A goose-bump inspiring docuseries that takes us on to the field and into the surprising back story of how LA’s new professional women’s soccer team came to be, upending the model behind pro sports teams and finally, truly, changing the game.
If you’re looking for some historical context for all the news and fictional obsession with monarchs, The Serpent Queen brings a modern, often funny take on one of the most powerful female rulers in history, one that sheds light on our current preoccupation with all things royal.
A post-election escape watch from Jon Stewart, the 2020 political satire works as an entertaining crash course on local campaign organizing while doubling as an expose on the dysfunctions of the “election economy.”
The most urgent and relevant Oscar-nominated film of 2022, Flee is a deeply personal documentary about a man’s childhood as a refugee that inspires as it creates empathy for those forced out of their homelands.
A suddenly timely look back at how the U.S. first escalated involvement with Afghanistan in the 1980s, told through an eye-opening story that feels like it had to be made up by its Oscar-winning screenwriter, Aaron Sorkin.
A date night movie that transports you to a lush 1960s French Riviera, the adaptation of the JoJo Moyes novel entwines two eras and two sharply contrasted romances, delivering a wistful summer escape watch.
A cinephile’s choice for a Netflix and Chill night, Sex and Lucia is a sizzling and intoxicating portrait of two lovers … and their other lovers … that explores the blurry lines between reality and imagination, love and lust, tragedy and obsession.
Why care about the Oscars this year? After the year of the Barbieheimer blitz that sparked a global return to theaters, perhaps the bigger surprise is that the two box office bonanzas earned Best Picture nominations — and one of them is favored to win. It’s been 26 years since a blockbuster won the big
A fresh spin on the campy monster comedy that fully embraces the absurdities of its source material, Lisa Frankenstein subverts familiar tropes and charts its own imaginative path, ultimately moving the genre forward.
A lavish historical drama set in Nazi-occupied Paris during WWII, The New Look contrasts the horrors of war with the opulence of post-War French society while underscoring the moral dilemmas faced by the two cultural icons of the time: Christian Dior (Ben Mendelsohn) and Coco Chanel (Juliette Binoche).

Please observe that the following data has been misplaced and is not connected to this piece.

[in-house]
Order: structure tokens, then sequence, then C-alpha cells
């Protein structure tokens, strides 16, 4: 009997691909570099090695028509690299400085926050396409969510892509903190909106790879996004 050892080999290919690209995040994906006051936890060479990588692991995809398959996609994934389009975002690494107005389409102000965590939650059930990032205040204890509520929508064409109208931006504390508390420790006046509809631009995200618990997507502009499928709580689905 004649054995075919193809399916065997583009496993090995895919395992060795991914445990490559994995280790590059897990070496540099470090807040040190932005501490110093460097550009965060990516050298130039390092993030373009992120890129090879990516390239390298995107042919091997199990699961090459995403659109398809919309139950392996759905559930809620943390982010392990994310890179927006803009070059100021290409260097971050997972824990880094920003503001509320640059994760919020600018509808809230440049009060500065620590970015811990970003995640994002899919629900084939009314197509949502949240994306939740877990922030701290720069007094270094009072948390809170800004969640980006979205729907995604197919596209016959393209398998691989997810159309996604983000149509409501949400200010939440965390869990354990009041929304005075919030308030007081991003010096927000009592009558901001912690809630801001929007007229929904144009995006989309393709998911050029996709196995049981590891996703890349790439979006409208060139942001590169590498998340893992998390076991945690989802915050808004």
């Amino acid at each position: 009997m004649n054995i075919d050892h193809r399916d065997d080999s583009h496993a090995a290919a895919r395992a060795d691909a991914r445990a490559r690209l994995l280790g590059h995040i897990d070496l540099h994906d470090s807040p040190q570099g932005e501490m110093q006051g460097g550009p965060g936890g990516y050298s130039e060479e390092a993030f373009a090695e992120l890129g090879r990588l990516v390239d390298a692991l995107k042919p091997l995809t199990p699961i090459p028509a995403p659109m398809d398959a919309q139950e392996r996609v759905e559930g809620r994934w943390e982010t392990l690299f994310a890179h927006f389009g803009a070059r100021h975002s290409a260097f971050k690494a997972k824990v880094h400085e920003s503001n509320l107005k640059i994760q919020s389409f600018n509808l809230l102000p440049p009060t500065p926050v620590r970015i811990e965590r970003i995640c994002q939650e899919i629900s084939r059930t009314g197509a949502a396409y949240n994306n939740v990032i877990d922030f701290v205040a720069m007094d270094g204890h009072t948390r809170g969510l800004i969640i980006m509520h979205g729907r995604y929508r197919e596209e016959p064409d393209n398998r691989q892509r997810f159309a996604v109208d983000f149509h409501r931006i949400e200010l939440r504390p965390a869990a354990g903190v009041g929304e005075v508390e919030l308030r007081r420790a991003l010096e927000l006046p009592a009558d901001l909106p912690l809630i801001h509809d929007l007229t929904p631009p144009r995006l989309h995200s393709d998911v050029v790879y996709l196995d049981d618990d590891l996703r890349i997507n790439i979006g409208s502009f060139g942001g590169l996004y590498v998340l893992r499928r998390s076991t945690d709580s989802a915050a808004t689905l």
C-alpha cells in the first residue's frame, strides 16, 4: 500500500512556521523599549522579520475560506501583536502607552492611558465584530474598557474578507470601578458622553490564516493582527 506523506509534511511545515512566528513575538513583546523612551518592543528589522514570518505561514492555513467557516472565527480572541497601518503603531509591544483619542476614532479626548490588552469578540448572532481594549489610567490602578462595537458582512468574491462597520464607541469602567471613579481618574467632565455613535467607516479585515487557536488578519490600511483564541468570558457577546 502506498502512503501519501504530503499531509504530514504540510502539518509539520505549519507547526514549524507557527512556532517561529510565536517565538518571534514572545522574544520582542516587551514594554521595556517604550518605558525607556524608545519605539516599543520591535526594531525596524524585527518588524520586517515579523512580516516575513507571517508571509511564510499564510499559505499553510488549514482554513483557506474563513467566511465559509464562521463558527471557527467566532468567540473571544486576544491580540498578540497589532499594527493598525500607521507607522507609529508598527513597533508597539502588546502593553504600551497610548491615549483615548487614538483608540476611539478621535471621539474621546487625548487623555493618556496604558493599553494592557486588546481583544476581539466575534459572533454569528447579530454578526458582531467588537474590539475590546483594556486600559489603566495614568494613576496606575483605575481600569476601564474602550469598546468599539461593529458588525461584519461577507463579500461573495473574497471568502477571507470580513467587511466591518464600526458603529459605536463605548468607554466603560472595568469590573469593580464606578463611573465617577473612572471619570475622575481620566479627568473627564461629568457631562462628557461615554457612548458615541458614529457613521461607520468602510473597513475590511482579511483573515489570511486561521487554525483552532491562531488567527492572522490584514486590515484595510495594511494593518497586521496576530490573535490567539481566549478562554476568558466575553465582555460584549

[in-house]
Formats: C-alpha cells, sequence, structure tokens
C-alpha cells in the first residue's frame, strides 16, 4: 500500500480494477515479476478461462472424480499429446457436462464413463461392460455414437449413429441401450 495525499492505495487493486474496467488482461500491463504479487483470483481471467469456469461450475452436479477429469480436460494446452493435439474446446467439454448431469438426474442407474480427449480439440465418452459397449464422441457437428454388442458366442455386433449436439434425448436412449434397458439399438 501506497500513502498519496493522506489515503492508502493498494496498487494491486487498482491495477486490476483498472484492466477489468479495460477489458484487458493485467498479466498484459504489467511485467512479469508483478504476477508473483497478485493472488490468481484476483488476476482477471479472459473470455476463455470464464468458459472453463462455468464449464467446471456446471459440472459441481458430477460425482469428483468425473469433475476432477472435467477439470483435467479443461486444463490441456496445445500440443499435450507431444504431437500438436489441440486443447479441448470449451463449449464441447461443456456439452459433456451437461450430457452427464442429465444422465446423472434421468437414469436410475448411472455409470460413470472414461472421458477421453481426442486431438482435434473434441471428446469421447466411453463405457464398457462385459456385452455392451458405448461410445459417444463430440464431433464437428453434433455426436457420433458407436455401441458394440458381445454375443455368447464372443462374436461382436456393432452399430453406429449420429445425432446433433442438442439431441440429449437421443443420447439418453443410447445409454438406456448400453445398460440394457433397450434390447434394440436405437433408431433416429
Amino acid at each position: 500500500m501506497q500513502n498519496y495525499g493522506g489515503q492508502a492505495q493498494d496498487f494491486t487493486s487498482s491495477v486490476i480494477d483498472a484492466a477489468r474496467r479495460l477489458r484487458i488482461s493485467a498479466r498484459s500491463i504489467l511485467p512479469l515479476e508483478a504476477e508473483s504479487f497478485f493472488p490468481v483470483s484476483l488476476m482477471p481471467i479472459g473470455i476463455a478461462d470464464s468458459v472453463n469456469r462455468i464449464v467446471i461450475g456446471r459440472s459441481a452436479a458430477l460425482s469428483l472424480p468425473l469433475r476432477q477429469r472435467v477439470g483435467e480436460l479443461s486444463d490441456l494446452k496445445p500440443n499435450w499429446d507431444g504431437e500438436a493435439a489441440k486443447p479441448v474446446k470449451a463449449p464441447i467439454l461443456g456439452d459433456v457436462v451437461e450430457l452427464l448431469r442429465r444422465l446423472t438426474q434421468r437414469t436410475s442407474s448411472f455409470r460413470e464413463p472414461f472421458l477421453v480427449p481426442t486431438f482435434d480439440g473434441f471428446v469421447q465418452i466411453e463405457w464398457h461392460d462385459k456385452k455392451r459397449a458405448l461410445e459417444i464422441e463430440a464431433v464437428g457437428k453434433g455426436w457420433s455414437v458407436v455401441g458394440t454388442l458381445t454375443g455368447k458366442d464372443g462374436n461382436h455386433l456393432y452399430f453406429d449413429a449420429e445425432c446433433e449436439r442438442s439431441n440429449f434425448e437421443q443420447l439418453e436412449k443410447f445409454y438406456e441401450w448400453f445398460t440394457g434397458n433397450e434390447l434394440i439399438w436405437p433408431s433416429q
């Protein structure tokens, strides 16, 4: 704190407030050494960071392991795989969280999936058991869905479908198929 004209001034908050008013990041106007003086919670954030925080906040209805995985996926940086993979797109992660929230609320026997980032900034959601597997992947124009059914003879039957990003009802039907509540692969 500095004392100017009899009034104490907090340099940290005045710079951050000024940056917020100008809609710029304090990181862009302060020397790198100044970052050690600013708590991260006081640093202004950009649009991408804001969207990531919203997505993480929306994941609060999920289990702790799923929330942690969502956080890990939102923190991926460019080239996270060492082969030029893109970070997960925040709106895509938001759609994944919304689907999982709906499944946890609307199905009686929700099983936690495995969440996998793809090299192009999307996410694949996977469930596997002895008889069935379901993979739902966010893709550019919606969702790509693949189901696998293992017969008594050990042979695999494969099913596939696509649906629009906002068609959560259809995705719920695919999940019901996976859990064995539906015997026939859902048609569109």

AlRawabi School for Girls is a binge-worthy teen drama that is not only well written, but features a stellar cast of newcomers. While the plot is fairly universal, the insight it offers into Jordanian culture is what makes it stand out.
On one level, Tokyo Vice is the story of one man’s kamikaze mission to bring down the Yakuza. But it’s also a mesmerizing noir drama that unfolds into a tense thriller — and ultimately serves as an important reminder that freedom of the press is worth fighting for.
The inescapable Valentine’s Day hype creates tumult for many while opening up a whole new dimension of decision paralysis: What, exactly, to watch? To help you navigate the overwhelm of new releases and resurfaced romcoms, our writers sifted out the best movies and TV series to watch based on your mood and status. Transport Me
In a Watercooler interview, two stars of the Killers of the Flower Moon share how they connected with their characters, how the film resonates with the issues of today, and which movies shaped them the most growing up.
Imagine if the (female) writers of SNL remade Sex and The City for a younger, woker generation, where the cringe factor just slightly overshadowed the sex factor, and Mindy Kaling was the showrunner. You would have The Sex Lives of College Girls.
There’s no better focal point to examine the turbulent racial, religious, cultural, and political currents that shook America throughout the 1960s and 70s than Ken Burns’ Muhammad Ali. Ali transcended the narrow theater of sport to become, for a time, the most famous man alive.
You go for The Rock’s charismatic winks and buff poise, but you stay watching Red Notice for Ryan Reynolds as Deadpool as an art thief. Add in a pinch of Indiana Jones action and Wonder Woman-turned-villainous, and we have a surprising hit on our hands.
A Marvel movies this also wholeheartedly Chloé Zhao’s movie, too; a kinder, gentler tale of God-like creatures that’s rooted in nature, humanity, and the fierce drive to protect what you love at all costs. Add in a few honestly surprising plot twists, and you have a little bit of something for everyone.